Caldwell clearly had great literature as his goal when he wrote God's Little Acre. The novel deals with such themes as the plight of the South's non-union laborers, the neglect of the land and the hypocrisy of those whose lives fall far short of the religious ideals they espouse. The author may, in fact, have tried to say too much in his relatively short novel, allowing his portrayal of a lusty Southern family to become the center of his story.

Friday, June 27, 2014

They're annoying, these commentators

Reading books by John McWhorter, Columbia University linguist, and listening to lectures by Anne Curzan, University of Michigan English professor, I have learned, or at least tried to learn, to be more patient with how other people write and talk. After all, if two of the nation's foremost experts on the English language can tolerate, and in fact see nothing wrong with, prepositions at the ends of sentences, the word ain't and even such words as like and you know thrown into practically every sentence, shouldn't I be able to at least make an effort to do the same?

My resolve has been sorely tested, however, while watching World Cup matches on television. Some of the commentators, at least the British ones, repeatedly say things like this:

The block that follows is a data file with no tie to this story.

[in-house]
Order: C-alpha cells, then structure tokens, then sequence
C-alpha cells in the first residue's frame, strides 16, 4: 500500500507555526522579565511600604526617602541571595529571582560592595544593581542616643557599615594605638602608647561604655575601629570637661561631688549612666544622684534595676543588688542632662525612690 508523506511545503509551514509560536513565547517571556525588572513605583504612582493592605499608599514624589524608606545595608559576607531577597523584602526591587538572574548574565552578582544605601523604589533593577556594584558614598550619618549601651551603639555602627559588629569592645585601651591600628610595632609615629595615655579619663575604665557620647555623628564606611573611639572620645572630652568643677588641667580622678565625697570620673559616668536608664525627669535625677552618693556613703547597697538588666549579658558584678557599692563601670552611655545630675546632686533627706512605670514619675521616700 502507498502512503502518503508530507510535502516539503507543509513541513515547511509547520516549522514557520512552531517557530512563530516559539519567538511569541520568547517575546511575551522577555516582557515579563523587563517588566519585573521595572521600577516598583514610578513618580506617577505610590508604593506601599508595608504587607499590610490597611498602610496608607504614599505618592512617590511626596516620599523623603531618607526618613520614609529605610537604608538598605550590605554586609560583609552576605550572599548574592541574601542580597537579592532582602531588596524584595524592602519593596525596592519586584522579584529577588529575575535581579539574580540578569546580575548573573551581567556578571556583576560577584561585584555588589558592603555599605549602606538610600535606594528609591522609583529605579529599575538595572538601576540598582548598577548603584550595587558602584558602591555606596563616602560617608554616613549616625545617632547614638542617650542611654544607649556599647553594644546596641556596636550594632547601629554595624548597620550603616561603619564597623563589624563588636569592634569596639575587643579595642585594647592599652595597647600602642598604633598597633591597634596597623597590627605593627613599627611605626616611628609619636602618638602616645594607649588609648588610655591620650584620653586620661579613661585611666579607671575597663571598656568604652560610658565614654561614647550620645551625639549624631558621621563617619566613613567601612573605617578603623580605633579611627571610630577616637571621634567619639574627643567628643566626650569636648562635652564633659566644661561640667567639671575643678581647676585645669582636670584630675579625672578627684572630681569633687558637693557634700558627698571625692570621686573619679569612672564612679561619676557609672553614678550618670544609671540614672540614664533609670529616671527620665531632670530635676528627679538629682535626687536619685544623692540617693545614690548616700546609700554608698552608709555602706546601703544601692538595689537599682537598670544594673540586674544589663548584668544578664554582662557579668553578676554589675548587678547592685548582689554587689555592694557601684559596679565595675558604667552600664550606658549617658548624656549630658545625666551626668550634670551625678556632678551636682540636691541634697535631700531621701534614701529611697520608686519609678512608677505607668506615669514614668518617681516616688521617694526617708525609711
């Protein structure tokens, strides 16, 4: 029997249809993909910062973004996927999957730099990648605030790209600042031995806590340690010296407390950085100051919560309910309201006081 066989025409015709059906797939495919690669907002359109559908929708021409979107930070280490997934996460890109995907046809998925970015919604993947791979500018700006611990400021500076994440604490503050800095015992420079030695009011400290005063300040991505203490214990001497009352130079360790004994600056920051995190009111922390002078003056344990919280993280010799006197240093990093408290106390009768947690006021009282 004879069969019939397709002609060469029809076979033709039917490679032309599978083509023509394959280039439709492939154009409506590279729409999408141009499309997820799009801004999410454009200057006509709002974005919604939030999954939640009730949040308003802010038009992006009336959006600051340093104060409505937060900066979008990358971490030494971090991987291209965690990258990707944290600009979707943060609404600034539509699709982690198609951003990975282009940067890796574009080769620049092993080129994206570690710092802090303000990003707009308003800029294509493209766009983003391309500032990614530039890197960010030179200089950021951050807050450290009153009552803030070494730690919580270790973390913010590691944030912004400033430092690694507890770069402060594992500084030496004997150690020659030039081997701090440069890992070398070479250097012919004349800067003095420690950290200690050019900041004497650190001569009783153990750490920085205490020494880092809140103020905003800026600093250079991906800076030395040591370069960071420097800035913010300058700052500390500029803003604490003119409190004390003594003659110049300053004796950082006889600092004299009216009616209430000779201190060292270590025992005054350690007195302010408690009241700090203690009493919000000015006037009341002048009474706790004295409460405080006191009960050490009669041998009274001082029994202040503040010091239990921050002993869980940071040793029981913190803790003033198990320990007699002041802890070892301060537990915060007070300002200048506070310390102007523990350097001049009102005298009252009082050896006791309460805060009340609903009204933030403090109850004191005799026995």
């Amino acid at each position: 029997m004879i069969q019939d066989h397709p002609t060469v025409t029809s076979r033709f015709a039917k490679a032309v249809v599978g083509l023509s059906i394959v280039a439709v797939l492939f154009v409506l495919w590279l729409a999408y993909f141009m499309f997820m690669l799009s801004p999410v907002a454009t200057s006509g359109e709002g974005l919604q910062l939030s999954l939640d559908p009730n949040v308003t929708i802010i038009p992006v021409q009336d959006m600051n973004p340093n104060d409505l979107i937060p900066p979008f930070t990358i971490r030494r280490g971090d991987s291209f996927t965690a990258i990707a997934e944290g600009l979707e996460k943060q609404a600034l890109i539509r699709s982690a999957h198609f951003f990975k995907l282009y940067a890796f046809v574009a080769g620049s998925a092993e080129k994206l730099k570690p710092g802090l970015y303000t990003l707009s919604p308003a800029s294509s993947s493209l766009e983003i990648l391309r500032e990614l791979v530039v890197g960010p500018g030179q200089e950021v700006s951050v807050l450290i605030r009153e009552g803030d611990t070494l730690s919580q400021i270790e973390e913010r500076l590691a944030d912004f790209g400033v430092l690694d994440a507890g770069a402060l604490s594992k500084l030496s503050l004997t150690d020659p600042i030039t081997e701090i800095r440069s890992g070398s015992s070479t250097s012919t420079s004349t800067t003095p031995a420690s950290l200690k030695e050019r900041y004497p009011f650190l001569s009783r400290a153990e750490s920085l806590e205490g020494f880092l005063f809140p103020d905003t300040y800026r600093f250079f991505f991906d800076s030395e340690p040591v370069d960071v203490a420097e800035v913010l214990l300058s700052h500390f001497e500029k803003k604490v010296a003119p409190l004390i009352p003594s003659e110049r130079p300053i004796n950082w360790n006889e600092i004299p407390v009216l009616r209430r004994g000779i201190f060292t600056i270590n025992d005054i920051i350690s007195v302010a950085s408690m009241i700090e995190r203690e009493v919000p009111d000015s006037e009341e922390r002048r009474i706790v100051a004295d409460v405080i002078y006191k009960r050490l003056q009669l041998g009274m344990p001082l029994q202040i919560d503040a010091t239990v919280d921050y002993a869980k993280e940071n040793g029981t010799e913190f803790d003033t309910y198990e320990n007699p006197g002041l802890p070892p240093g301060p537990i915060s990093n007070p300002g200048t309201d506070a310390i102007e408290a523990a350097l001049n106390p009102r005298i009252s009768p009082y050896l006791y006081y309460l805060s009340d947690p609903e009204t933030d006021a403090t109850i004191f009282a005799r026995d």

"They can't hold the lead, Argentina."

"He's really going to have to get into the game, Rodriquez."

"They're trying to keep the squeeze on here, Japan"

Is this the way people talk in Great Britain? Have these announcers been listening to each other too much and picked up bad habits? Is it really necessary to use both a personal pronoun and the noun it represents in the same simple sentence?

McWhorter and Curzan, I'm sure, would find this way of speaking very interesting, and if they are soccer fans they have probably already noticed it. I doubt they would criticize it, however, because they rarely criticize anything, except perhaps intolerance toward how other people speak.

Wednesday, June 25, 2014

Great novel about growing grass